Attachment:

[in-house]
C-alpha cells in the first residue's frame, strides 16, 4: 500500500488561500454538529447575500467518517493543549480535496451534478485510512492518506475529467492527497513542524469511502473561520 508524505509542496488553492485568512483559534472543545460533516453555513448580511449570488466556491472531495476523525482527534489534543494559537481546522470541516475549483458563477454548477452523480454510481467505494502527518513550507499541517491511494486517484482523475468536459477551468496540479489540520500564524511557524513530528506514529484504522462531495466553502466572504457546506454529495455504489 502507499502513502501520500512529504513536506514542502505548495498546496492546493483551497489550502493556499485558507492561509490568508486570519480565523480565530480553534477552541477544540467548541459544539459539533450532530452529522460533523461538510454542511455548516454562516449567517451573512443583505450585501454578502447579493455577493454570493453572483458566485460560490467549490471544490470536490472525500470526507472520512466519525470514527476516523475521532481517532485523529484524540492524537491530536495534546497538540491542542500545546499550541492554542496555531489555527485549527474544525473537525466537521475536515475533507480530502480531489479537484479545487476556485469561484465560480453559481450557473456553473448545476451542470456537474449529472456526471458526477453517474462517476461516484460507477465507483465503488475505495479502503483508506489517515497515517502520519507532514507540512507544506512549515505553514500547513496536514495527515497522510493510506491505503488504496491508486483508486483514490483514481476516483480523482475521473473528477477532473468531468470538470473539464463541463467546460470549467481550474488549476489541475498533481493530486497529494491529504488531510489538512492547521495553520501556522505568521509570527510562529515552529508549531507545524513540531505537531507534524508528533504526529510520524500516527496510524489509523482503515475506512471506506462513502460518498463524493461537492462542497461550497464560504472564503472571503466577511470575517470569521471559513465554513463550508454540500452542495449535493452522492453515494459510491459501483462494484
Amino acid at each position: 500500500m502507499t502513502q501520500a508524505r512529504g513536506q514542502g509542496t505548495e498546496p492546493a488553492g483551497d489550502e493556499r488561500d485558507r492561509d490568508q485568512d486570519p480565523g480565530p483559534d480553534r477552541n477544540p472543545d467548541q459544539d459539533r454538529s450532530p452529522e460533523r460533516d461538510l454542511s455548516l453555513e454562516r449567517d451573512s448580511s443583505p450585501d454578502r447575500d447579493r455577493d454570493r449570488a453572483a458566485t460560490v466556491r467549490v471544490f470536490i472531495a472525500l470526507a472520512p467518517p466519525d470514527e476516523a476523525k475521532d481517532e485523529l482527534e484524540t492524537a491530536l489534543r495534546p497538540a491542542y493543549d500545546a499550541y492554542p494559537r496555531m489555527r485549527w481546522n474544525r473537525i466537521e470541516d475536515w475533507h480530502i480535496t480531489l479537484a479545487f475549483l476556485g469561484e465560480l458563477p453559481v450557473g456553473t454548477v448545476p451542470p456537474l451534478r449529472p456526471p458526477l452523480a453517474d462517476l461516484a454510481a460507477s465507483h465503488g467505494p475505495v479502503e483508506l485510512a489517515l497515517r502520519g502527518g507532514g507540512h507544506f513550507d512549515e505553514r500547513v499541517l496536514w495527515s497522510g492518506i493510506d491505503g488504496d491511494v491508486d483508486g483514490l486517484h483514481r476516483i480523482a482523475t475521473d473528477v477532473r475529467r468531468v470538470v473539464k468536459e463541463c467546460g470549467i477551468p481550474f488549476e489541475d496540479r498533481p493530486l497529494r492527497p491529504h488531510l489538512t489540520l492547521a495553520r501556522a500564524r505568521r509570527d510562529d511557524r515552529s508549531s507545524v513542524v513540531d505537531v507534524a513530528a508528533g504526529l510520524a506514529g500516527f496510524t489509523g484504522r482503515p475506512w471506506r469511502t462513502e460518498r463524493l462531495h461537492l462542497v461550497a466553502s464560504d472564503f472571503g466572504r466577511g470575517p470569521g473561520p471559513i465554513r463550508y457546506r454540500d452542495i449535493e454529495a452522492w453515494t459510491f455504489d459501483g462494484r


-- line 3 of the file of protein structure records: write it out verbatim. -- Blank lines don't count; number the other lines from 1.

Amino acid at each position: 500500500m502507499t502513502q501520500a508524505r512529504g513536506q514542502g509542496t505548495e498546496p492546493a488553492g483551497d489550502e493556499r488561500d485558507r492561509d490568508q485568512d486570519p480565523g480565530p483559534d480553534r477552541n477544540p472543545d467548541q459544539d459539533r454538529s450532530p452529522e460533523r460533516d461538510l454542511s455548516l453555513e454562516r449567517d451573512s448580511s443583505p450585501d454578502r447575500d447579493r455577493d454570493r449570488a453572483a458566485t460560490v466556491r467549490v471544490f470536490i472531495a472525500l470526507a472520512p467518517p466519525d470514527e476516523a476523525k475521532d481517532e485523529l482527534e484524540t492524537a491530536l489534543r495534546p497538540a491542542y493543549d500545546a499550541y492554542p494559537r496555531m489555527r485549527w481546522n474544525r473537525i466537521e470541516d475536515w475533507h480530502i480535496t480531489l479537484a479545487f475549483l476556485g469561484e465560480l458563477p453559481v450557473g456553473t454548477v448545476p451542470p456537474l451534478r449529472p456526471p458526477l452523480a453517474d462517476l461516484a454510481a460507477s465507483h465503488g467505494p475505495v479502503e483508506l485510512a489517515l497515517r502520519g502527518g507532514g507540512h507544506f513550507d512549515e505553514r500547513v499541517l496536514w495527515s497522510g492518506i493510506d491505503g488504496d491511494v491508486d483508486g483514490l486517484h483514481r476516483i480523482a482523475t475521473d473528477v477532473r475529467r468531468v470538470v473539464k468536459e463541463c467546460g470549467i477551468p481550474f488549476e489541475d496540479r498533481p493530486l497529494r492527497p491529504h488531510l489538512t489540520l492547521a495553520r501556522a500564524r505568521r509570527d510562529d511557524r515552529s508549531s507545524v513542524v513540531d505537531v507534524a513530528a508528533g504526529l510520524a506514529g500516527f496510524t489509523g484504522r482503515p475506512w471506506r469511502t462513502e460518498r463524493l462531495h461537492l462542497v461550497a466553502s464560504d472564503f472571503g466572504r466577511g470575517p470569521g473561520p471559513i465554513r463550508y457546506r454540500d452542495i449535493e454529495a452522492w453515494t459510491f455504489d459501483g462494484r